I am sure many in this forum know Euthyphro's Dilemma which can be stated as follows :
"Is what is moral commanded by God because it is moral, or is it moral because it is commanded by God?"
I would like to explore the implications of this dilemma with specifically Christian theists. In this thread, we will address the dilemma to Christians who subscribe to the notion that what is moral or immoral is so because God says so. We can move onto the second part of the dilemma in another thread (if everyone is still interested).
OK then. The worldview that "that which is moral is moral because it is commanded by God" is also known as the Divine Command Theory.
This implies the following :
1. It is futile for humans to attempt to intelligently learn what is good and bad, moral or immoral. Because only God can decide.
2. The whole concept of the goodness of God is meaningless since there is no standard above God for us to refer to in order to agree and decide that God is indeed good. Good is just what God says.
Now consider the following :
A Christian meets God and God tells him that he is to go to hell despite the fact that he has accepted Jesus as his saviour, he has to say that it is good and moral. Why ? Simply because God says so. Good and bad are just what God decides. What is moral is so because God says so.
However, Christians may then quip that this will not happen. Why ? Because this is against God's nature (God has promised salvation through Christ and he will not change his mind about that).
Ok then, God has a nature to which one can refer in order to know what God would consider moral and immoral. In order for a Christian to be confident of his salvation, surely this nature of God must be knowable. How can one know this nature of God ? Let's refer to the Bible :
1. Exodus 7:1-5
Here, God deliberately makes Pharoah hard-hearted so that God can have an excuse to show how powerful he is.
2. Leviticus 26:27-29
This can be considered cruel and unusual punishment.
3. Judges 1:30-39
I think this ridiculous story shows that God can demand anything from you. Even if it means it will completely devastate you.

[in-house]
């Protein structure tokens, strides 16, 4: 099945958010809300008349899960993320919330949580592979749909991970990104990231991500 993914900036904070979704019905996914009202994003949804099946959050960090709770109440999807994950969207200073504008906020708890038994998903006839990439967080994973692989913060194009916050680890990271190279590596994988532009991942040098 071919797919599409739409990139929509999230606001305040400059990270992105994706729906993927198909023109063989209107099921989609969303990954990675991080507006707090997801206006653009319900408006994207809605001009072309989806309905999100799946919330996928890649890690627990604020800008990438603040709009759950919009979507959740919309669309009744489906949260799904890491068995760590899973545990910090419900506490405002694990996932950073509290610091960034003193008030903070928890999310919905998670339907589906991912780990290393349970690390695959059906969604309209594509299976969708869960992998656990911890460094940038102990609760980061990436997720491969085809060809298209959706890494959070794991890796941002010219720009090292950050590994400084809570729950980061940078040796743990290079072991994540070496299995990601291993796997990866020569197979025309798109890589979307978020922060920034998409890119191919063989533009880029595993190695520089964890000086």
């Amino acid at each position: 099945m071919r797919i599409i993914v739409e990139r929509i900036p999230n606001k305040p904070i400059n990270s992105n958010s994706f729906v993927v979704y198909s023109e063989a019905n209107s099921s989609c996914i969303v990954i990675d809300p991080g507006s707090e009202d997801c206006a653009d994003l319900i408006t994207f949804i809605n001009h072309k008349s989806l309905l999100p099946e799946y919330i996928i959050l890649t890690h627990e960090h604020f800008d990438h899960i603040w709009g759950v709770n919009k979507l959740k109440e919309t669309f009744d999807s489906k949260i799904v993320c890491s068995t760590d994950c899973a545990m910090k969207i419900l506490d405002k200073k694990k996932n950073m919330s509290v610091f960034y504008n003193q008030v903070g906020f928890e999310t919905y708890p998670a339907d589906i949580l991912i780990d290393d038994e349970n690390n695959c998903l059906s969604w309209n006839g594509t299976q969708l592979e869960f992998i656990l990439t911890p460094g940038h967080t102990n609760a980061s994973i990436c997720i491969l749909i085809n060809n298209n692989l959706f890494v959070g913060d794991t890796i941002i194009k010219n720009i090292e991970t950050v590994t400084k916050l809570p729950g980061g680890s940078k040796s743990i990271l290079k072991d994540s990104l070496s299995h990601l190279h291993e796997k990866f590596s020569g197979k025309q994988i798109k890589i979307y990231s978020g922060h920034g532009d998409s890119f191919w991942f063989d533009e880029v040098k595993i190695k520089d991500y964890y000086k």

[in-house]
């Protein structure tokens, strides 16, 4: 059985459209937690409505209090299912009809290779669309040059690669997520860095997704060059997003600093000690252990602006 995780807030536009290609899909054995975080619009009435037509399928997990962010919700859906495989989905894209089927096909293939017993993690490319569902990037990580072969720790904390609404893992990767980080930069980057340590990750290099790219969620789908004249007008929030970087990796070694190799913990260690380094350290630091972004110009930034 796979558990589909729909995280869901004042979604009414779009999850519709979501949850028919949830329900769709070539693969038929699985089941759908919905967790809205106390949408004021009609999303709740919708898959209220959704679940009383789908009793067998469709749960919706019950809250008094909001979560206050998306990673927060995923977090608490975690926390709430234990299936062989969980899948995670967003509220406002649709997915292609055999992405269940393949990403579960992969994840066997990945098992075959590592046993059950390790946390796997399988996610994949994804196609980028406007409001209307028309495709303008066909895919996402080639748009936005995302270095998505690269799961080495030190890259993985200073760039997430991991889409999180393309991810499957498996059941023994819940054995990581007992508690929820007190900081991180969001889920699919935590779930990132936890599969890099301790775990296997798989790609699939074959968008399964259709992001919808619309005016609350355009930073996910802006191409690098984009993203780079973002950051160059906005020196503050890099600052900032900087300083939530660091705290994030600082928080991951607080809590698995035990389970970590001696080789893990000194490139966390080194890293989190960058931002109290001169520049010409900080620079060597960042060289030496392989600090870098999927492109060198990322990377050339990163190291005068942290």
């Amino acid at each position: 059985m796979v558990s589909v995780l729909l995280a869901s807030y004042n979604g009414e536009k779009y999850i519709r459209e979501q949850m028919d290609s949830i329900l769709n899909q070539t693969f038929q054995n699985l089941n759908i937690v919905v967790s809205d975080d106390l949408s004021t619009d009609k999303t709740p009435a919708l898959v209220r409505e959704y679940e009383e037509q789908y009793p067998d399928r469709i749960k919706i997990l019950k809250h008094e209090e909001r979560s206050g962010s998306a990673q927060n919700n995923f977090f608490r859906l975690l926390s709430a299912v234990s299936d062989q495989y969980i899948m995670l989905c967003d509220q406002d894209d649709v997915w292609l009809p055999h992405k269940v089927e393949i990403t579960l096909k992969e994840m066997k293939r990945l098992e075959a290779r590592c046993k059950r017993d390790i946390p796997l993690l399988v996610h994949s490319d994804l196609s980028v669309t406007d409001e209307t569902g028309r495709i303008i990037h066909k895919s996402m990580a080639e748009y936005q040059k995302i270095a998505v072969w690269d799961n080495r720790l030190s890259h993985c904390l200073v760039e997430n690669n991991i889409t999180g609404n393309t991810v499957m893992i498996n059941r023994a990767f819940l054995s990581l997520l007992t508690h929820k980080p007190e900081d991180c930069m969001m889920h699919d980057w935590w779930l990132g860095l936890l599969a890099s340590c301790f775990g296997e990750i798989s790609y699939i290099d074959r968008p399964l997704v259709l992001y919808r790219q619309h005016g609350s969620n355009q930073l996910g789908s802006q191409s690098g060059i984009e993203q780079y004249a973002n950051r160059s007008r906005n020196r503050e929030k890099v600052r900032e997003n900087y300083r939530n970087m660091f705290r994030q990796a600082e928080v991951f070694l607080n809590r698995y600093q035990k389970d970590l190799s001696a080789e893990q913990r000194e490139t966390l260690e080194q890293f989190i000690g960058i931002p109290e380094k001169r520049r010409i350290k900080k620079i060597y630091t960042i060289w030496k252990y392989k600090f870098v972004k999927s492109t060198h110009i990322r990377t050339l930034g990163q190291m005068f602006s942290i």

4. Numbers 15:32-36
Self-evident injustice. How does picking up sticks on a Sabbath justify the death penalty ?
5. Numbers 31:1-18
Self-evident excessiveness. By the way, how does one go about determining whether a female was a virgin or not ?
6. 1 Samuel 6
Goes to show that even if one wants to please God, one single mistake can negate all good intensions. The mistake that the men of Bethshemesh made was to look into the ark. This is apparently more important to God than their adoration of him (verses 13 - 15). Would a loving father slap a child for spilling some beer that the child lovingly brings to him ?
Instead of being given the reason for his suffering, he was asked who he was to question God ? I guess might makes right.
If these were the characteristics of a human ruler (king, emperor, governor, etc), this person is best described as a capricious neurotic. For a full description, see Richard Dawkin's opening line in chapter 2 "The God Hypothesis" of his book "The God Delusion".
It strikes me as a little contradictory that despite all these self-evident atrocities, verses like Jeremiah 2:5, Micah 6:3 exist (wherein God himself challenges people to indict against him).
My question to Christians now is whether God's nature allows them to be confident of their salvation through Jesus Christ, despite the above list of awful verses (and that is a short list). I guess they will still say yes they are confident.
But my gut feel is that the nature of the Biblical God leaves one plenty of room to doubt whether eternity spent in the company of such a deity is truly safe. Who knows, even if a Christian made it into the book of life, 5 trillion years down eternity, he may be told to go to hell for reasons which only his God knows.